1. If she had seen Ben, nothing would have made her believe that
practically every apartment contained a family, a Bible, and a dream that
one day enough could be scraped from those meager Friday night paychecks to
make Brewster Place a distant memory.
The third-person narrator of the novel expresses this thought in the
“Kiswana Browne” chapter, as Kiswana’s mother is approaching Brewster Place
for the first time. The thought exemplifies the combination of hope and
frustration that defines the lives of Brewster Place’s residents. Ben has
lived in Brewster Place longer that any other resident, and he is also the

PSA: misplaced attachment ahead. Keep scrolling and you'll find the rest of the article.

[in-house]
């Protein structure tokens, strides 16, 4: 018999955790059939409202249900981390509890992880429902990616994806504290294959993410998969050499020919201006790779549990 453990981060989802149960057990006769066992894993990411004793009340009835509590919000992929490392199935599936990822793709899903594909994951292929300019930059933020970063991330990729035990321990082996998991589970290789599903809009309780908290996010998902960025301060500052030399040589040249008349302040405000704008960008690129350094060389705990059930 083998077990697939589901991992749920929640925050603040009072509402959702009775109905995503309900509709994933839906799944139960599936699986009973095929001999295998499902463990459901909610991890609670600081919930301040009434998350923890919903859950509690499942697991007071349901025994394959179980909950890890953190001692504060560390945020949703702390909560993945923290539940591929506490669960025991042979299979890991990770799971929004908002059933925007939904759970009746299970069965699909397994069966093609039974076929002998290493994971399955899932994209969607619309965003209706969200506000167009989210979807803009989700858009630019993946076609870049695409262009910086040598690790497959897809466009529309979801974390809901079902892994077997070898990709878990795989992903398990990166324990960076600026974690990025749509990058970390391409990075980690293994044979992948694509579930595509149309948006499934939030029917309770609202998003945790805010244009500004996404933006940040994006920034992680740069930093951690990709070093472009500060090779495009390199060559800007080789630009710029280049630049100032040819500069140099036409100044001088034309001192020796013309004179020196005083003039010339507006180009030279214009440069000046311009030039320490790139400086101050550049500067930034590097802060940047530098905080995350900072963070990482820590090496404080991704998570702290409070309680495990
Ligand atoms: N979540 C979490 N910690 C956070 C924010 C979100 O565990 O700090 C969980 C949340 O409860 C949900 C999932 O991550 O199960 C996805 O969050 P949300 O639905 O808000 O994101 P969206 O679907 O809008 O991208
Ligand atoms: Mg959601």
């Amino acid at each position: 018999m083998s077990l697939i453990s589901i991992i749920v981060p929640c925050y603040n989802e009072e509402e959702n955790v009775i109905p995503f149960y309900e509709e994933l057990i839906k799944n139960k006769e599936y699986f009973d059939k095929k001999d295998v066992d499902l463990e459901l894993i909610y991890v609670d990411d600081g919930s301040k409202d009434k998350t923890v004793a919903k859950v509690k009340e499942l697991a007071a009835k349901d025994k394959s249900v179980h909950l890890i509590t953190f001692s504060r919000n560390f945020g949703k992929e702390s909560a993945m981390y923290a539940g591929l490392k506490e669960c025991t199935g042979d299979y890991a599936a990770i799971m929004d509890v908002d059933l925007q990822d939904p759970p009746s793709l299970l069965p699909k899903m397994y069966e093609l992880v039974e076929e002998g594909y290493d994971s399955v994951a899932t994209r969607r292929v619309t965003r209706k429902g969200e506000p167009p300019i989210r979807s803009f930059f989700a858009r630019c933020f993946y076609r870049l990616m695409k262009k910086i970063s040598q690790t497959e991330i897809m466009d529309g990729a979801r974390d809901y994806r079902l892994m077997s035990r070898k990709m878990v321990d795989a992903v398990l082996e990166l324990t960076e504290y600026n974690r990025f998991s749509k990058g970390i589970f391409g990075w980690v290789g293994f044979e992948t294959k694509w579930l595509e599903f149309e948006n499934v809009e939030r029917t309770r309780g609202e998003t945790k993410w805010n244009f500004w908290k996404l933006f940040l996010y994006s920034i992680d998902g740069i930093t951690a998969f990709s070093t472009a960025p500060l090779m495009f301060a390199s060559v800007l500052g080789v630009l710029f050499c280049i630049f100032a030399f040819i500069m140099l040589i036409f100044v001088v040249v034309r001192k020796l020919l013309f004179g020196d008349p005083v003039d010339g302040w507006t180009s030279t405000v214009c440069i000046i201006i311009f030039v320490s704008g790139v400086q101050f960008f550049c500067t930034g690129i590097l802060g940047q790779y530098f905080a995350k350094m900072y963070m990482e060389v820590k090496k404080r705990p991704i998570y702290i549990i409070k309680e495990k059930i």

first African-American to have lived in the community. As such, Ben, whose
life has deteriorated into a series of drunken stupors, embodies Brewster
Place’s deteriorated condition perhaps better than any other resident. His
story, like the story of Brewster Place, is more complicated than what is
evident on the surface. Despite his alcoholism, Ben is a decent man who has
endured more than his fair share of tragedy.